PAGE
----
This project was established to build and demonstrate a methane/oxygen propellant production system in a Mars analog environment. Proving a propellant production plant that can process the Martian atmosphere (and soil) will provide engineers with performance and operational control data that can be used for designing next generation and flight systems for future missions.
Martian atmospheric gases are a very important resource for surface missions on the red planet. However, their utilization for the production of hydrocarbons, oxygen, and water into in situ resource utilization (ISRU) systems requires that they be separated from their original mixture. Trace gases must be extracted to provide pure carbon dioxide (CO2) to processing reactors. In addition, other Martian gases, such as nitrogen and argon, occur in concentrations high enough to be useful as buffer gas and should be captured as well. To achieve these goals, highly efficient gas separation processes will be required. These gas separation techniques are also required across various areas within the ISRU project to support various consumable production processes.
“Living off the land” with resources indigenous to a planetary body such as Mars, or ISRU, requires mission-enabling capabilities that will be a necessary part of further exploration of the solar system. It is vital to demonstrate the practicality of these technologies for future Martian missions. Current work, focusing on developing a first-generation Mars ISRU demonstration lander for atmospheric and soil processing operations, is being performed as a multicenter NASA effort. Work on the Mars Atmosphere and Regolith COllector/PrOcessor for Lander Operations (MARCO POLO) project is aimed at using Martian resources to produce methane, oxygen, and hydrogen for use as rocket propellant and fuel cell consumables.More »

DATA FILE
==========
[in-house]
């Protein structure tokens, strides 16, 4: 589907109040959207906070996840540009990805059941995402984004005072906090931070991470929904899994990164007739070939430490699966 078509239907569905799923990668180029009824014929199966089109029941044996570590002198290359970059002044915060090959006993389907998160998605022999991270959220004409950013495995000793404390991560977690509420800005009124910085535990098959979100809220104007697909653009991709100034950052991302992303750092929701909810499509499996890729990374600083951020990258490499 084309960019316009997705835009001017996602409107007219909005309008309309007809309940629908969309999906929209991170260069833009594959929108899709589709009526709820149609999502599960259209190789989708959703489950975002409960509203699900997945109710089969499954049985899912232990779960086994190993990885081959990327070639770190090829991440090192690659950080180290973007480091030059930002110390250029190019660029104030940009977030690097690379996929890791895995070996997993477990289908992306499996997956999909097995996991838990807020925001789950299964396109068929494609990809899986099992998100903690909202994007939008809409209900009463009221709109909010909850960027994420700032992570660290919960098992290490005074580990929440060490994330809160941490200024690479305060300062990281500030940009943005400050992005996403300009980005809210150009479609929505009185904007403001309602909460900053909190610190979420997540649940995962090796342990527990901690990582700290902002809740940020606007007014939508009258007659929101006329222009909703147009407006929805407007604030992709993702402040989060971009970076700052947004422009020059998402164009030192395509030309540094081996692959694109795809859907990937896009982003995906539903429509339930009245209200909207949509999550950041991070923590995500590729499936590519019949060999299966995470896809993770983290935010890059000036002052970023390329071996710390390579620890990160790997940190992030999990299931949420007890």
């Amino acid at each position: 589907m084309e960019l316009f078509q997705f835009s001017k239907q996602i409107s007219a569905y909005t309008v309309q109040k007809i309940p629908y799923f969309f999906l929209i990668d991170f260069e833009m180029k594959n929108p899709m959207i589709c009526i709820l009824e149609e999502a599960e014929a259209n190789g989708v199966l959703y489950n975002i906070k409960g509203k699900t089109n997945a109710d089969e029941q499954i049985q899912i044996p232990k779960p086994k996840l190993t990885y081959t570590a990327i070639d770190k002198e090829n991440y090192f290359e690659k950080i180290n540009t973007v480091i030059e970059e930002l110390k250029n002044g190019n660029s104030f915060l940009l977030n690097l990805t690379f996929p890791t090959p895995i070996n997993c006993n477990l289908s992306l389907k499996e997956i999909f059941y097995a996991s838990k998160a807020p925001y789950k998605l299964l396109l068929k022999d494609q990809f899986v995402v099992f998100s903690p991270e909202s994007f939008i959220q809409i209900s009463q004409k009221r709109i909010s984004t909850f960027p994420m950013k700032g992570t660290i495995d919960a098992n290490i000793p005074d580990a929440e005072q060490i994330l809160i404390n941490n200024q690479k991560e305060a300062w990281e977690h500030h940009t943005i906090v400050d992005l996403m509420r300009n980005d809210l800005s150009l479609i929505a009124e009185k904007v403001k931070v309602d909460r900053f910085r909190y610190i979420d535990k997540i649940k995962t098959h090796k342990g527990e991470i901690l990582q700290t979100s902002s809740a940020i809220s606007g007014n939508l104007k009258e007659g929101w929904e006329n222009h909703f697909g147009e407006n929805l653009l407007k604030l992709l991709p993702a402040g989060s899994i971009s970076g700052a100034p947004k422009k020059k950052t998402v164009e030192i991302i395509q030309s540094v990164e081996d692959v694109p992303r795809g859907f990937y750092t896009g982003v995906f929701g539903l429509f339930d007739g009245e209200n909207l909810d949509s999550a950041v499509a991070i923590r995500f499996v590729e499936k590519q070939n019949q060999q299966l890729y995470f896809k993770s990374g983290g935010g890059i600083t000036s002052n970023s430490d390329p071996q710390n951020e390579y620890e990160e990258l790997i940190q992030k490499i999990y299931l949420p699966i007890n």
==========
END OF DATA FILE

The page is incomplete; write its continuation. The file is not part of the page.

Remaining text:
There is potential for an in situ resource utilization (ISRU) payload to fly to Mars on the proposed NASA Ames/SpaceX Red Dragon mission under study for a 2018 Discovery mission and this combined ISRU system test would be the initial step in refining the design and moving towards a flight system demonstrating ISRU and life/biohazard detection.
Similar in situ resource utilization (ISRU) hardware could be used at the lunar poles to convert lunar Carbon monoxide (CO) into storable methane fuel using local water ice as a source of hydrogen and oxygen.
Commercially, the ability to convert carbon dioxide (CO2) into methane has a wide ranging applicability as a green technology by converting CO2 from chemical or power plants, or metabolic CO2 from closed loop systems into methane to be used as fuel or for power.More »
|Organizations Performing Work||Role||Type||Location|
|Kennedy Space Center (KSC)||Lead Organization||NASA Center||Kennedy Space Center, FL|
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